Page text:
By the year 2030, the fashion industry is predicted to increase its water consumption by 50 percent, and its carbon footprint will increase to 2,790 million tons while fashion waste is predicted to hit 148 million tons, according to the Copenhagen Fashion Summit.
In addition to all the above, the fashion industry is a great user of sweatshop labour in developing countries.
This is a classic capitalist industry of excess in that it produces a lot of stuff that nobody really needs in order to satisfy a set of manufactured and imposed wants and desires in order to make a lot of money for the few people at the top. Aja Barber, author of Consumed: The need for collective change; colonialism, climate change & consumerism, says that a change in the culture in and around the industry is necessary:
“We need more people not selling things online. We need them giving information and encouraging people to re-wear their clothing. We need more people shouting against the message. We have to overpower that message and [over-consumption] has to stop being cool,” she says.
Sustainability campaigns and shopping features may lead people to believe that buying differently is the answer – an organic cotton T-shirt rather than a new one, a pair of recycled polyester cycling shorts rather than from virgin polyester – but, as Barber notes, “if you’re over-consuming, even if it’s sustainable garments, it’s still over-consumption”.
The issue is that modern brands flourish on over-production and over-consumption. Weekly, even daily, stock drops keep customers buying at a lightning-fast pace. The average consumer bought 60 per cent more clothing in 2014 than they did in 2000 but kept each garment for half as long. Given that, in the seven years since 2014, the likes of Boohoo, Shein, and Pretty Little Thing have boomed, that figure may well have trended upwards.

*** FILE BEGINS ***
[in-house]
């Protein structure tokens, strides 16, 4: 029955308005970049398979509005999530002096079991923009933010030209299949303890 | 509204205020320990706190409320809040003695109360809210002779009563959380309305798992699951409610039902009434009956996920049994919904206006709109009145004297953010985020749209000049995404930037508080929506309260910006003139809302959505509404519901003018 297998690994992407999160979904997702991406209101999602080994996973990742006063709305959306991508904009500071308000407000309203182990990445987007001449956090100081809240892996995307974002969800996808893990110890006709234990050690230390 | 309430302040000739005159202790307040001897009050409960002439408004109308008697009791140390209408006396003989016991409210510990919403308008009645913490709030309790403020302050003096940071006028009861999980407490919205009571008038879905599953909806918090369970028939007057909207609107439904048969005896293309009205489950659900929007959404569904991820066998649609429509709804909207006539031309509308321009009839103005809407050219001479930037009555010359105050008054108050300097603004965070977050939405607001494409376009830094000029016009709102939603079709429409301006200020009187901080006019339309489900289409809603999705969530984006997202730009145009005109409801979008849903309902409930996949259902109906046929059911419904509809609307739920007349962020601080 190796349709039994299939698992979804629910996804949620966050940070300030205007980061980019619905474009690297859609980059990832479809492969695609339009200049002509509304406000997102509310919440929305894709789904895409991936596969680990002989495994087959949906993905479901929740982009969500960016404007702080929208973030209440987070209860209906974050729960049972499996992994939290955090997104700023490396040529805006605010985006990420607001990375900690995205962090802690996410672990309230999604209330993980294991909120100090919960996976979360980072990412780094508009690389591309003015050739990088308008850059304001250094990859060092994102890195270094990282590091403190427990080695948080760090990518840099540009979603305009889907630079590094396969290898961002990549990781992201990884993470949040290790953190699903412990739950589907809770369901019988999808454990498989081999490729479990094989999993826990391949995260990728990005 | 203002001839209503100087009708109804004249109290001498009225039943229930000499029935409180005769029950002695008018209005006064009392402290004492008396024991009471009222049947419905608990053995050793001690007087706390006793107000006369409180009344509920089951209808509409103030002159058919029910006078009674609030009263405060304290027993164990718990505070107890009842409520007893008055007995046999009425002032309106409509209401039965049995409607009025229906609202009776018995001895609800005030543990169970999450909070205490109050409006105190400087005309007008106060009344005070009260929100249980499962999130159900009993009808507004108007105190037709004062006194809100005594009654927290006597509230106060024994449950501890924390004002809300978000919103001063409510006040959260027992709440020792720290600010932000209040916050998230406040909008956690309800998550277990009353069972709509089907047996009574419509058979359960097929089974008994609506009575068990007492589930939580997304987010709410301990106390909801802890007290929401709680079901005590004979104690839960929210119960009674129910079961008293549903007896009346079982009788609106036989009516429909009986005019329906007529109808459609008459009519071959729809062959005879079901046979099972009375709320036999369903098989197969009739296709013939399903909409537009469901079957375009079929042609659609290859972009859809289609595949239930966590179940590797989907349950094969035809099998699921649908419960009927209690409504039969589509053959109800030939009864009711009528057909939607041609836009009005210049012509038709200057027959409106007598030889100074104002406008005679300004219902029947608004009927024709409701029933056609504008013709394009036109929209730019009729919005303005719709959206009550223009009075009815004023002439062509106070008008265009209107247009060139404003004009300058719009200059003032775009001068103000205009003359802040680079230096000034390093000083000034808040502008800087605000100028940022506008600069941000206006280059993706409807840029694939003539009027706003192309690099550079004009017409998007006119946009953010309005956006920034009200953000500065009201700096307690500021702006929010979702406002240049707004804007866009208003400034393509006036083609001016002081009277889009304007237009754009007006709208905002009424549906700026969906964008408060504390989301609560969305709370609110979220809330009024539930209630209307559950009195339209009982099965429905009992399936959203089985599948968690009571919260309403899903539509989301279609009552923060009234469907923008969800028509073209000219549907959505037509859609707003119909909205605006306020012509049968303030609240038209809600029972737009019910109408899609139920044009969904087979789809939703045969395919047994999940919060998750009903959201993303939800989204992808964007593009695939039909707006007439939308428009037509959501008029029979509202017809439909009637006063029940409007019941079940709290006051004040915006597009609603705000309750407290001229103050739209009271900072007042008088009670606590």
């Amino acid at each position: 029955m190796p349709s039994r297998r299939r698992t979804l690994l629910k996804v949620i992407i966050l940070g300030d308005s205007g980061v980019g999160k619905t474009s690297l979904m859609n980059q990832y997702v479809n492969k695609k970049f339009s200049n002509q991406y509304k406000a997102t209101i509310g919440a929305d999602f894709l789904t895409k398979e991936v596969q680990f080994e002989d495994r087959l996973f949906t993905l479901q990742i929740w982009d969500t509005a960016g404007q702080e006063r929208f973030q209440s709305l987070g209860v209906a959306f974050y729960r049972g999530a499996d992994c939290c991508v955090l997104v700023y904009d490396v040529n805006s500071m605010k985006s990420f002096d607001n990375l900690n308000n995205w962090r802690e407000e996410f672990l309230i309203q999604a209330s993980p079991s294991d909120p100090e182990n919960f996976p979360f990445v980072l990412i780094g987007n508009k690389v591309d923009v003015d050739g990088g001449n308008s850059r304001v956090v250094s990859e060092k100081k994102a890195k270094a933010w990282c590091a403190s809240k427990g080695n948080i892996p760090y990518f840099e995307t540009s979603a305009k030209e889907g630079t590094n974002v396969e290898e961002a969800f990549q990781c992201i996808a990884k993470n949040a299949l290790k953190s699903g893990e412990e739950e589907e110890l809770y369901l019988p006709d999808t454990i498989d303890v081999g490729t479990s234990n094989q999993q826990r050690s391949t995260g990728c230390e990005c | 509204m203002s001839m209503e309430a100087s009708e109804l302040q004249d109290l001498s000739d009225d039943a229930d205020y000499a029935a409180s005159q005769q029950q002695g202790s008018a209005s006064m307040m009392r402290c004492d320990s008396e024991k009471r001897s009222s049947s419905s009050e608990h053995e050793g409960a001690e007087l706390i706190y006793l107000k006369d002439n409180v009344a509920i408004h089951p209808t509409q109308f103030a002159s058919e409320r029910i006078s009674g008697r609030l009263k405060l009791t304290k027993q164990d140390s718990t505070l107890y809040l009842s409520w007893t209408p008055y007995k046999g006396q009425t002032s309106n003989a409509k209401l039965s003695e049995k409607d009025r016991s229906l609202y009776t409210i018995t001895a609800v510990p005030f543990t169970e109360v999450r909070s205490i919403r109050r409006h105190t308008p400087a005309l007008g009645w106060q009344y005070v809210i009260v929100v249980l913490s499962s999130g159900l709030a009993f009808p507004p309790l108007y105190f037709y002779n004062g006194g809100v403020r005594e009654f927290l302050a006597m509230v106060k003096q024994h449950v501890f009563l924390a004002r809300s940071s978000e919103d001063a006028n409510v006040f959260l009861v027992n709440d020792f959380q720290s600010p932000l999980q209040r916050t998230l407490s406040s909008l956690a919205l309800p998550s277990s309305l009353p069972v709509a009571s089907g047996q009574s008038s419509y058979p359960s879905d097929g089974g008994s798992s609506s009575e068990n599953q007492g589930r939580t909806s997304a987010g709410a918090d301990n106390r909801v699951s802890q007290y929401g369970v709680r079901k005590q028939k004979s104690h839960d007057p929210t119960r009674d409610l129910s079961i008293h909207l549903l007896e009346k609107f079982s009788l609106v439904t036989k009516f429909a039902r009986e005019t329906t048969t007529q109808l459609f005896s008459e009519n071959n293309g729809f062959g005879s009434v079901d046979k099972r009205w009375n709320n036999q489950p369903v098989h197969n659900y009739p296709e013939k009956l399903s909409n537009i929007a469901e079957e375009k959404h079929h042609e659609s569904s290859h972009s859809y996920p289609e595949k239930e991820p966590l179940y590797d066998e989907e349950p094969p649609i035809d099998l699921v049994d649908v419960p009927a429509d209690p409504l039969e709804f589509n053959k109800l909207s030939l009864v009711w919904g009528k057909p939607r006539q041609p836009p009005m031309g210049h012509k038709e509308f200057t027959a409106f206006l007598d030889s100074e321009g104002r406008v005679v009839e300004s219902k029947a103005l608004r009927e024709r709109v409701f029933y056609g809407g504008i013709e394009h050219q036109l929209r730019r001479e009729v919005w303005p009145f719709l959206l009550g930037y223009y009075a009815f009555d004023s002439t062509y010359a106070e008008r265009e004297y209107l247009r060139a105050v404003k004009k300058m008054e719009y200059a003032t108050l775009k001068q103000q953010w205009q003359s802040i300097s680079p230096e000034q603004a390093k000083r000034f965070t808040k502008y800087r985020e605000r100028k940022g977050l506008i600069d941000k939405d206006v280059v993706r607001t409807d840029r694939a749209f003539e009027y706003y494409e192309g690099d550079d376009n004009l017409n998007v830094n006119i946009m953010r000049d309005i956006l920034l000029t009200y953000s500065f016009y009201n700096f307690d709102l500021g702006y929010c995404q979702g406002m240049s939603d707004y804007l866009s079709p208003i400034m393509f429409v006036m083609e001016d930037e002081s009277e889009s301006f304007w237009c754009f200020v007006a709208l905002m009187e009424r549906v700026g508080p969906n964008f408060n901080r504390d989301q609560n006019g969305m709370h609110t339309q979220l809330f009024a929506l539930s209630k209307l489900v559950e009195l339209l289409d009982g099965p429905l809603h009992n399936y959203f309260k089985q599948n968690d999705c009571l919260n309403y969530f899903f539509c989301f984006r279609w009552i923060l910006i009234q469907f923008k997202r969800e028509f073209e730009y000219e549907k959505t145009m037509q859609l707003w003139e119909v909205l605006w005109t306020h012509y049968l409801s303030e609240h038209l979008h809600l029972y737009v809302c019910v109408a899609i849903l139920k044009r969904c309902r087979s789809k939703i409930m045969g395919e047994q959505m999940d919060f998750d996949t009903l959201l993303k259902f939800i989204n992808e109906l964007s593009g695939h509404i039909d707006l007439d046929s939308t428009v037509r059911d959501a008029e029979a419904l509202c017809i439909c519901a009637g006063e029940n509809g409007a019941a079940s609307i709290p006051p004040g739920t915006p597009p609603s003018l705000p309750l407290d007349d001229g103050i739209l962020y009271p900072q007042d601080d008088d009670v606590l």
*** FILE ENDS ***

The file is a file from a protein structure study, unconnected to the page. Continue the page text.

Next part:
Technological advances may make some production processes less toxic for the environment but this is an industry that will always encourage people to buy more and buy more often. Production levels will need to significantly reduce if the industry is to become less destructive and fashion companies will need to either educe their income expectations or pursue alternative revenue streams But the issue, Barber explains, is that “very few well-established brands are willing to do that”. Nor will that option prove attractive to their investors and bankers.
If we are serious about improving the environment this is an industry that needs to be seriously controlled and its basic instincts impaired. Serious tax penalties for dumping clothes and for environmental damage through supply chains should be considered.This is an industry that prospers through creating artificial needs and making people buy more, it’s part of the DNA, advertising and the use of “influencer” platforms should be seriously restricted. We should also look at utilising the resources of the industry to produce clothing at a reasonable need for the people who need it most e.g. people in developing countries, old people in the winter, rather than a series of vanity purchases by the wealthy.
In the wealthy world we are wasting several tonnes of food every day. For example, in the UK, people waste as much as 1.9 million tonnes of food yearly.
As part of a general rationalisation of agriculture we need to restrict the ability of supermarkets to offer “2-4-1” deals and other marketing devices that encourage over-consumption and waste; these measures should be coupled with taxes on sugar and other incentives to reduce the consumption of that product. Apart from the health benefits, the production of sugar is a highly water intensive operation, especially from sugar cane which has deep roots.